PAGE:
Cox proportional hazards models allowed us to estimate the relative risk of development of a complication associated with the level of corneal swelling. Table 3 shows the estimated risk ratios and 95% risk limits associated with a 1% increase in the first post-randomization ONSRc and ONSRuc. A risk ratio equal to 1 would indicate no difference in risk of CLAK with increased corneal swelling, whereas a risk ratio of more than 1.00 reflects a higher risk predicted by greater corneal swelling. The risk ratios shown in Table 3 are very close to (and not significantly different from) 1.00, as were the risk ratios obtained using the other three corneal swelling variables, both as independent predictors and as adjustments to the effects of hypoxic dose (Dk/t). Table 3 also shows that the risk of keratopathy was not significantly greater with corneal swelling above a threshold of 8% for ONSRuc or 5.7% for ONSRc. The 95% risk limits permit us to rule out all but fairly minor elevations in risk of keratopathy associated with increases in corneal swelling. For example, an 8% increase in ONSRuc results in a relative risk of 1.00, with an upper limit of approximately 1.76. In this case a modest elevation in risk for high levels of swelling is within the upper confidence limit and thus cannot be completely ruled out; however, our best estimate is still that there is no increased risk. 
In summary, we found no significant difference in the probability of remaining free of CLAK over time between subjects with high or low overnight corneal swelling, nor did we find any indication of increased risk of CLAK with greater overnight edema. Kaplan-Meier survival curves for time-to-CLAK were relatively homogeneous for strata based on either the median swelling or an 8% threshold, for all corneal swelling response measures. In addition, the estimates of the relative risk from all our models are consistent with the hypothesis that corneal swelling does not predict initial onset of CLAK. The confidence bounds on the risk ratios permit us to rule out all but minor elevations in risk associated with increases in corneal swelling, with point estimates suggesting no increase in risk.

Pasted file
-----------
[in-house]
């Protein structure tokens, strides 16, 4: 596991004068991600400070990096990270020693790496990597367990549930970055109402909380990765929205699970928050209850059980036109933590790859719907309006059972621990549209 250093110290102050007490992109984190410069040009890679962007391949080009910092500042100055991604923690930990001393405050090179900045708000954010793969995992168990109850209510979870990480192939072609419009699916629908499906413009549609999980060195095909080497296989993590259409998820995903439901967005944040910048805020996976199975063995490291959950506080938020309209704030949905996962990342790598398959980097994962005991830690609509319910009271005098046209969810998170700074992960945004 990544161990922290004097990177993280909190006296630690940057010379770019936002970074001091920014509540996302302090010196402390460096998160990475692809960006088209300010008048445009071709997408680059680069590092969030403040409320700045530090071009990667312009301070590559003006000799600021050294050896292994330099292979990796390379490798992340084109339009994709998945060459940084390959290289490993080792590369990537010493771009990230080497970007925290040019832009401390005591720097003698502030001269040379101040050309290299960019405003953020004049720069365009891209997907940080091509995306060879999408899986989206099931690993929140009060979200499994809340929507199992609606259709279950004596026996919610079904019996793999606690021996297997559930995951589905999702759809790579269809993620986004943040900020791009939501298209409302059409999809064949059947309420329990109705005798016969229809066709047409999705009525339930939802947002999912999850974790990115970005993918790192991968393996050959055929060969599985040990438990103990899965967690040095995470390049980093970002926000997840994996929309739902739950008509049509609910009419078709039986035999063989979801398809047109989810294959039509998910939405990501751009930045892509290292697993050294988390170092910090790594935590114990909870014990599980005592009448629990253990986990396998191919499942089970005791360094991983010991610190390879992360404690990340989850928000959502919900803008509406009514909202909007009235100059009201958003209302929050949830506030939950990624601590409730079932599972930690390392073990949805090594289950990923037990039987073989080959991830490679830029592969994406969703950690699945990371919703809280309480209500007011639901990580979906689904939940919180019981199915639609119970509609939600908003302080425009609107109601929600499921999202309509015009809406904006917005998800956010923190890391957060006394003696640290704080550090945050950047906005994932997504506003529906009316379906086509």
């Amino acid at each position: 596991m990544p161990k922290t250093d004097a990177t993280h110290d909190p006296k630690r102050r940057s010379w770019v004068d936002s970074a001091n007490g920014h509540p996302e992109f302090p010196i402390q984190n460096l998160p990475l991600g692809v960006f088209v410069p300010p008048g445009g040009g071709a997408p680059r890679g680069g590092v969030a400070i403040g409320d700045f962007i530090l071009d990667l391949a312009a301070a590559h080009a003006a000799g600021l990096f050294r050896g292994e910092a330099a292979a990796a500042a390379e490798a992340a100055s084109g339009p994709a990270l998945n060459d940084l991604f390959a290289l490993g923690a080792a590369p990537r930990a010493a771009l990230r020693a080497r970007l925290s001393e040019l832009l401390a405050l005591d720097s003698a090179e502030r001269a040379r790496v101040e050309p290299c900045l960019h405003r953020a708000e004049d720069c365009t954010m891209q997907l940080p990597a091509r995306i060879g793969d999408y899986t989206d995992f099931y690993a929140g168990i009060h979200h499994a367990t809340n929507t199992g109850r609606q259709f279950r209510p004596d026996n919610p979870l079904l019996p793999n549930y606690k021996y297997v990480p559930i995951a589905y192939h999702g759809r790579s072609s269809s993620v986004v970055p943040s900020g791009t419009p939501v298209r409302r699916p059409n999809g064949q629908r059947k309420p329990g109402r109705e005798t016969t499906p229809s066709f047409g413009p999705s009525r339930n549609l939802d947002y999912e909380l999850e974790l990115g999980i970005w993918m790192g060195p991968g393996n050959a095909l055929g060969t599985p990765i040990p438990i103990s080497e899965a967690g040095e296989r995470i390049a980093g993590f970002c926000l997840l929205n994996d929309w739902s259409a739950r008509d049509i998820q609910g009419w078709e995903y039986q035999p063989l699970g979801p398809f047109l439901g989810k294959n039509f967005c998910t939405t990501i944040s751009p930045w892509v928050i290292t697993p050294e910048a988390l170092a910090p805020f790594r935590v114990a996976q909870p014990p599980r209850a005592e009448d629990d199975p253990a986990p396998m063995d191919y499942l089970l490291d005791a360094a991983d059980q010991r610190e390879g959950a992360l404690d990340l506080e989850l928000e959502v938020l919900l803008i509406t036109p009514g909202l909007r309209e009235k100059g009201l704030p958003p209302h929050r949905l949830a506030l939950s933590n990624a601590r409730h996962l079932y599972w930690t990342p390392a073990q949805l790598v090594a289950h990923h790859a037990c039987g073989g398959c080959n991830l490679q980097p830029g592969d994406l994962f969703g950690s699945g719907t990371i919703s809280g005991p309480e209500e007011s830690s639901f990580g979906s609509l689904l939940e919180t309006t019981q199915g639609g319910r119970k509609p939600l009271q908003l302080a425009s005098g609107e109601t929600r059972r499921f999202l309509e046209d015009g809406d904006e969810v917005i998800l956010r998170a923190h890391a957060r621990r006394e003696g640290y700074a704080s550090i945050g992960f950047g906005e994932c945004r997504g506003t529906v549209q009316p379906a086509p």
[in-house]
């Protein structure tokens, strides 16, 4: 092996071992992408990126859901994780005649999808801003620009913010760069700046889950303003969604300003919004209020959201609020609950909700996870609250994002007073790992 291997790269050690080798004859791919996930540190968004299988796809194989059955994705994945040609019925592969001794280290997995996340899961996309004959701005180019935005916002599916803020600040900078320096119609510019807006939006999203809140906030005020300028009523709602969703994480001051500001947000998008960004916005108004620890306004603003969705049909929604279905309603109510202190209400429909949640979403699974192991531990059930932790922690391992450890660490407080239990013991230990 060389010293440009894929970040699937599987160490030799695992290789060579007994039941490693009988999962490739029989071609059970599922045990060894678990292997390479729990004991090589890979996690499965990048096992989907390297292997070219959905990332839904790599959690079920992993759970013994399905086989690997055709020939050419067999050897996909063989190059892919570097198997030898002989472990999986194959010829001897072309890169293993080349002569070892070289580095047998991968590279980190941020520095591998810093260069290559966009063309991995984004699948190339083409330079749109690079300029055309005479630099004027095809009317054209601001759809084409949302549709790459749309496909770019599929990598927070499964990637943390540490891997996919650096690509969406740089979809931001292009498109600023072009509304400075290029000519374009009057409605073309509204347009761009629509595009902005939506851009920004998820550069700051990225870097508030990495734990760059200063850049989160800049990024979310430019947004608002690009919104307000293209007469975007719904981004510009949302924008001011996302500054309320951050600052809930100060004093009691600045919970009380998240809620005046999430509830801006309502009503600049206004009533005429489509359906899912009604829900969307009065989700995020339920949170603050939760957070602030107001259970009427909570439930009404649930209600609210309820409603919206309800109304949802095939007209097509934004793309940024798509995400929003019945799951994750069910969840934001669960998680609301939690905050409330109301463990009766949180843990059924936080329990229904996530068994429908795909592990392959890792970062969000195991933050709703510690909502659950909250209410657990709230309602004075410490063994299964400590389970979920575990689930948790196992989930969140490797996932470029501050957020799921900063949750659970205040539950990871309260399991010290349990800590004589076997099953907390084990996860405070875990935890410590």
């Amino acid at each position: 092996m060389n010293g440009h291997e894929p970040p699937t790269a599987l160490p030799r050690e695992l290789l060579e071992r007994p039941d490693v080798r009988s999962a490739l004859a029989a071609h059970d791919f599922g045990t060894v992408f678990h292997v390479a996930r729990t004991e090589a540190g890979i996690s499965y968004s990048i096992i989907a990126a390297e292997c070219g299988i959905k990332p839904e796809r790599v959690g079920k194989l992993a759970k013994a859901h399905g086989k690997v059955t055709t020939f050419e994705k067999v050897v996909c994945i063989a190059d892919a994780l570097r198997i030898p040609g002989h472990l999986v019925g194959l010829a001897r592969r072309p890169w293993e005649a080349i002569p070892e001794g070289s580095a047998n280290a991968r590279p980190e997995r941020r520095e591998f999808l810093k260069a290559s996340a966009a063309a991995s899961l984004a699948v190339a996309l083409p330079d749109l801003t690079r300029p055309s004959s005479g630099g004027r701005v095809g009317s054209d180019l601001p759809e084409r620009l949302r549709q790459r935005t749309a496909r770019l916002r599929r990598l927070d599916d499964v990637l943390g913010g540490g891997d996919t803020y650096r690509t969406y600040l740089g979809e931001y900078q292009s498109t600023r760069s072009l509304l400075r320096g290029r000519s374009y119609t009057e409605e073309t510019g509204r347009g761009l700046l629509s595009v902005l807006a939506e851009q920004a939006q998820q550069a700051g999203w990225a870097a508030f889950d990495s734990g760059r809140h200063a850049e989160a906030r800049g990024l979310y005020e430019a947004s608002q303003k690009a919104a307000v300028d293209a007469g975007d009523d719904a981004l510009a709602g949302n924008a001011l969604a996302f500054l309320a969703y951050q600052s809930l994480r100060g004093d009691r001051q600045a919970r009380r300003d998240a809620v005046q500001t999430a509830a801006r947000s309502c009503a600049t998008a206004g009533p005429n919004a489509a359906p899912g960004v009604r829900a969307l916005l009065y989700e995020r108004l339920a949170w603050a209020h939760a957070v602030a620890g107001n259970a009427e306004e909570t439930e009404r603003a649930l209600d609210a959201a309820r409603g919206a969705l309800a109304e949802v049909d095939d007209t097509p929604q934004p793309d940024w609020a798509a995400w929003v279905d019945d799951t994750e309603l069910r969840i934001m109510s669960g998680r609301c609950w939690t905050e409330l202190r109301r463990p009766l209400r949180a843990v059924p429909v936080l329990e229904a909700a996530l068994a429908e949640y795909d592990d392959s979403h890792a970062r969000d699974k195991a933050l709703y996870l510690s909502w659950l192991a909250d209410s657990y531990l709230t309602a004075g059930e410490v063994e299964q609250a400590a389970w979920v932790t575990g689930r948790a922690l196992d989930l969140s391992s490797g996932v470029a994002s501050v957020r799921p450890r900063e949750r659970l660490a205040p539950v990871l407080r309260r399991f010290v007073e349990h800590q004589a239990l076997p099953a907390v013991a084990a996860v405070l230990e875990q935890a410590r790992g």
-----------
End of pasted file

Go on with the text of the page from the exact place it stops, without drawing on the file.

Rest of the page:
Discussion
The CLEWS clinical trial provided an opportunity to examine contact lens–induced corneal swelling and development of keratopathy in 201 subjects wearing RGP EW lenses. In this analysis, we sought to determine whether the ONSR could serve as a surrogate for risk of onset of keratopathy in overnight lens wear, as has been commonly assumed. There is ample indirect evidence to suggest that the ONSR could serve as a measure of contact lens safety in EW; however, in this analysis we have shown that corneal swelling does not provide useful predictive information for the initial onset of CLAK in 1 year of RGP EW. We quantified the corneal swelling response to contact lens-induced hypoxia in several different ways and considered each variable as a separate predictor of CLAK and as a subject-specific adjustment to the effect of hypoxic dose. In no case did we find an elevated risk of initial keratopathy associated with greater corneal swelling.